Expert Comment: Bank of England increases the interest rate for the 14th consecutive time

Categories: Salford Business School

Salford Business School Economist, Dr Tony Syme, shares his thoughts on the Bank of England increasing the interest rate for the 14th consecutive time. 

For the 14th consecutive time, the Bank of England raised interest rates today. As if taken from a Macroeconomics textbook from the 1950s, the Bank of England is adjusting the economy’s ‘thermostat’ and inflation will be controlled. But this is not the 1950s. It is not working.

Even if today’s interest rate hike was effective, it would not bring inflation down next month. The issue is the ‘transmission mechanism’, the channels by which an increase in the Bank’s interest rate impacts the economy.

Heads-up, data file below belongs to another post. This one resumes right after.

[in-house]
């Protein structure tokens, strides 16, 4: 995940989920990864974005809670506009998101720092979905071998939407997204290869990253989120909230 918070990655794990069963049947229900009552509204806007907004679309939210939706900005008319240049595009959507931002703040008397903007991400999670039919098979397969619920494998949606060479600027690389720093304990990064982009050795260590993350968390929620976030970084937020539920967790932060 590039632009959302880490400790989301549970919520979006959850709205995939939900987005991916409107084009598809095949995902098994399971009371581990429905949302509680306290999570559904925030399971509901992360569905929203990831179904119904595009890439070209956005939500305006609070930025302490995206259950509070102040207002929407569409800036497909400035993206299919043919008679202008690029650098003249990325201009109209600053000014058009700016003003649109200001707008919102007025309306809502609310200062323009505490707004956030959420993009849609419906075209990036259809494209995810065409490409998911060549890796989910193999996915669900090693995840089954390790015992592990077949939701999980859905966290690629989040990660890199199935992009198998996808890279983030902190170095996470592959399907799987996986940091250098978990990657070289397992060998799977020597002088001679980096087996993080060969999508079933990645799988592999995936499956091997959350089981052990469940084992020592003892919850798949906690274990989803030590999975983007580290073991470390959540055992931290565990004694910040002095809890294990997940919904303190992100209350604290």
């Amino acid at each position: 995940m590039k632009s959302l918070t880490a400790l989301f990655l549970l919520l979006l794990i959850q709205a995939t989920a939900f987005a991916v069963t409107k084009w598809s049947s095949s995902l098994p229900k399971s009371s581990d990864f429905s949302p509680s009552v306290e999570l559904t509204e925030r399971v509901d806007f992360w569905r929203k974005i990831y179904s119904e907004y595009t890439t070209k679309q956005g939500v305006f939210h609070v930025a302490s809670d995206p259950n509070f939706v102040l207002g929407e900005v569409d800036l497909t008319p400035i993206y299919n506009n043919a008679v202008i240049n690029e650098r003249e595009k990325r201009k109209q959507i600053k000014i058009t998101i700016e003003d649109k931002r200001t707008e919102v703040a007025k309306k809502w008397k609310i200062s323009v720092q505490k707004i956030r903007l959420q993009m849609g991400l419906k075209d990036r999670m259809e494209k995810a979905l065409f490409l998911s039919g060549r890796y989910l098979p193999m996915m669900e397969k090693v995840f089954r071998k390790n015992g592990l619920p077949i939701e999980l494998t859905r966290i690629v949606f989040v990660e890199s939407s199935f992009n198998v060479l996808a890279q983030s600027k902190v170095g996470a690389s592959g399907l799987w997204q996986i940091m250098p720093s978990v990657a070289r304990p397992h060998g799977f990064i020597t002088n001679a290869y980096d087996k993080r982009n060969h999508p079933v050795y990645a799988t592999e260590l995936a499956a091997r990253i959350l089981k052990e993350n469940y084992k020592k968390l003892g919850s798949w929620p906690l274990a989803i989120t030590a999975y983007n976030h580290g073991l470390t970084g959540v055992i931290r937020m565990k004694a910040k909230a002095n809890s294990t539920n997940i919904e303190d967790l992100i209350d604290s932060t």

According to their own research, when the Bank of England raises interest rates it takes nine quarters before the full effect on inflation is achieved. In other words, today’s interest rates will have its biggest impact on inflation in October 2025.

And since that research was published in 1999, there has been wide acceptance that these time lags in monetary policy have only grown longer due to the rise of fixed rate mortgages.

According to UK Finance, 800,000 fixed rate mortgages will expire by the end of this year and a further 1.6 million fixed rate mortgages will expire next year.

The rise of fixed rate mortgages also means that these interest rate rises have had little impact on households for months at a time, and then, when the fixed rate mortgage expires, the impact on household finances will be devastating.

A recession is imminent and as the inverted yield curves show, this will be a recession most deeply felt in Europe and North America. These are the regions in which central banks have raised interest rates month after month.

Families will suffer the double pain of job losses and the continuing impact of these interest rate rises. That is a heavy price to pay for economic mismanagement. 

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